Faced with burgeoning social unrest and journalists who are becoming much less compliant, the authorities, directed by President Hu Jintao, have been bringing the media to heel in the name of a “harmonious society”. The press is being forced into self-censorship, the Internet is filtered and foreign media very closely watched.
More journalists were handed down prison sentences in 2006. Ching Cheong, a Hong Kong reporter for a Singapore daily was sentenced to five years for “espionage”. Zhao Yan, a researcher for the New York Times, was sentenced to three years for alleged “fraud”. In both cases they were convicted after shoddy trials with no defence witnesses, under political pressure and with no right to an appeal hearing.
On the other hand, Gao Qinrong and Jiang Weiping, who were serving harsh prison sentences for investigating corruption, were released in 2006 before the end of their sentences. One journalist, Yu Dongyue, who was arrested during the Tiananmen Square massacres of 1989, was released in February but had been driven insane as a result of long periods in solitary confinement. At least 31 journalists were in jail as of 1st January 2007.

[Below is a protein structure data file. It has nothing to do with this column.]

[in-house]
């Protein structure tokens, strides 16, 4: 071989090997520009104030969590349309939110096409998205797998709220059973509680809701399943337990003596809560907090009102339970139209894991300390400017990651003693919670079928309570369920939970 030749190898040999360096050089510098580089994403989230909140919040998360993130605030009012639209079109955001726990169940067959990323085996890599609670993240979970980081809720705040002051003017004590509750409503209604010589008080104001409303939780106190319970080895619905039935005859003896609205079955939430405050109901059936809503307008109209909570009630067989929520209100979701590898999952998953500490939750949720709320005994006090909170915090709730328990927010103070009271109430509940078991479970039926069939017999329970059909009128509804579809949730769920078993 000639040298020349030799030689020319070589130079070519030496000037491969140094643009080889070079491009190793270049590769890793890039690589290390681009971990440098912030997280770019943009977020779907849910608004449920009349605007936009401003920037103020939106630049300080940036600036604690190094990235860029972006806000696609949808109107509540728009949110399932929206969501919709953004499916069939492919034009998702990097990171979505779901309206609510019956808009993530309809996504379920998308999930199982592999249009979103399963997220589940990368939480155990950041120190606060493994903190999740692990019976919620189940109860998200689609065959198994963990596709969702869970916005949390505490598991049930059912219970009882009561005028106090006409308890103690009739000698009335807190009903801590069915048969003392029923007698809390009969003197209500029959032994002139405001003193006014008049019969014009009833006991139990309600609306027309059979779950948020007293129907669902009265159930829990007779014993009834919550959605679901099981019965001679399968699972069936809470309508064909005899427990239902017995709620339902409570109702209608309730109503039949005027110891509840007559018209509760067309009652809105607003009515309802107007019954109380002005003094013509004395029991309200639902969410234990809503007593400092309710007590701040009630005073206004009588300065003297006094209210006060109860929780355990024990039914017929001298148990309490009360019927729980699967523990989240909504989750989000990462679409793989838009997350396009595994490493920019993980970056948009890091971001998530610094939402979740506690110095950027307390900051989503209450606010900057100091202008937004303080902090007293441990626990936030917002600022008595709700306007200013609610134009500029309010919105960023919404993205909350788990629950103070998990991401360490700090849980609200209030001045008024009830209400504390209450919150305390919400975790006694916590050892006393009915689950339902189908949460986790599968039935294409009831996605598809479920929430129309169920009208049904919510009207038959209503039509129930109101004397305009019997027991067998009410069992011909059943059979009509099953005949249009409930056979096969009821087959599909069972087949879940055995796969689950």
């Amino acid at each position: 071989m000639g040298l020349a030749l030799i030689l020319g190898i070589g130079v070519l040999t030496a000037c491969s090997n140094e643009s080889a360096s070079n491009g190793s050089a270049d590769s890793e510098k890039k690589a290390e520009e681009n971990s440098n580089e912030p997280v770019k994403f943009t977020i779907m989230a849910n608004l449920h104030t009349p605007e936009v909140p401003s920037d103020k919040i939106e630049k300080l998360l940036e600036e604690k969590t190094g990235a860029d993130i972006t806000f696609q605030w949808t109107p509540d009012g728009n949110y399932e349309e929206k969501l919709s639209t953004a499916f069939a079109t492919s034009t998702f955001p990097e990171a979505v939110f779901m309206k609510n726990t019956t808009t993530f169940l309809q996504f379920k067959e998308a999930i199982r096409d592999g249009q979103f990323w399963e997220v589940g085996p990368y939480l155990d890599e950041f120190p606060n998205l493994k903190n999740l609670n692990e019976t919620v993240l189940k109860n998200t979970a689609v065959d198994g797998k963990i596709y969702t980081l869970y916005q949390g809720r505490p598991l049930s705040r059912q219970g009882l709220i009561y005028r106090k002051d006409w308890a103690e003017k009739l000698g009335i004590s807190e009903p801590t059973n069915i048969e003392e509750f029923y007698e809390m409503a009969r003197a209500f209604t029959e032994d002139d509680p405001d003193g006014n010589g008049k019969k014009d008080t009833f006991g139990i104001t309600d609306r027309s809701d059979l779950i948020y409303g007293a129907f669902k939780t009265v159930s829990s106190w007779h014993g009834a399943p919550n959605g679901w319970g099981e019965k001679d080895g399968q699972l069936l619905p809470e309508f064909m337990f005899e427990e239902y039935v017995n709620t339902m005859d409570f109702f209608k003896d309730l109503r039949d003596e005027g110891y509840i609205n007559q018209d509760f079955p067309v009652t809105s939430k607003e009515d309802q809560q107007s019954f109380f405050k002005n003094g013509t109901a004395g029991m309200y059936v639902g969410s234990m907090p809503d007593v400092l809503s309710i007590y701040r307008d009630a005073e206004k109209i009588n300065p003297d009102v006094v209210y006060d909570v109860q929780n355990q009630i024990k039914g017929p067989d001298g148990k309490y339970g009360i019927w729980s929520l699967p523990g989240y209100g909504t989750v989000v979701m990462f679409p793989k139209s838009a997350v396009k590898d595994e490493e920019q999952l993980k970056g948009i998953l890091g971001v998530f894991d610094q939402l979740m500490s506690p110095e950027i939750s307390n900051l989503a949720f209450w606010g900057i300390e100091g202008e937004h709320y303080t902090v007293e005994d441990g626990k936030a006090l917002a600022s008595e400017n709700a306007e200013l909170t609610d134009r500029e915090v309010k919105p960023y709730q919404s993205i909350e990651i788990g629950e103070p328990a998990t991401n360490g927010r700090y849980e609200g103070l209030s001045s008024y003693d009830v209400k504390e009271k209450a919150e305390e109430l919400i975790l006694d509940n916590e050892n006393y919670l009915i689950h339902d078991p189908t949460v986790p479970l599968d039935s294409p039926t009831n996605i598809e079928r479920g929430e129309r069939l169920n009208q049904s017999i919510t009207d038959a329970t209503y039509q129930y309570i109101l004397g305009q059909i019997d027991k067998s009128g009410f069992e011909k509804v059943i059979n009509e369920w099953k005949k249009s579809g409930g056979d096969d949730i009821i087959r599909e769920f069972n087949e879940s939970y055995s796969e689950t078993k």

Hu Jintao’s voiced rage against “hostile forces", whom he accused of fomenting a "coloured revolution” backed by the United States and led by human rights activists and liberal journalists, when he spoke to an audience of ministers, ambassadors and party provincial officials in August 2006. As preparations got under way for the next Communist Party Congress in October 2007, public security arrested at least 12 journalists and placed scores more under surveillance. This crackdown has also extended to lawyers. In March they were banned by China’s Association of Lawyers from speaking to foreign journalists about “masses incidents”, concerning groups such as the unemployed and the peasants. In September, Chinese judges had the same ban on speaking to the press slapped on them.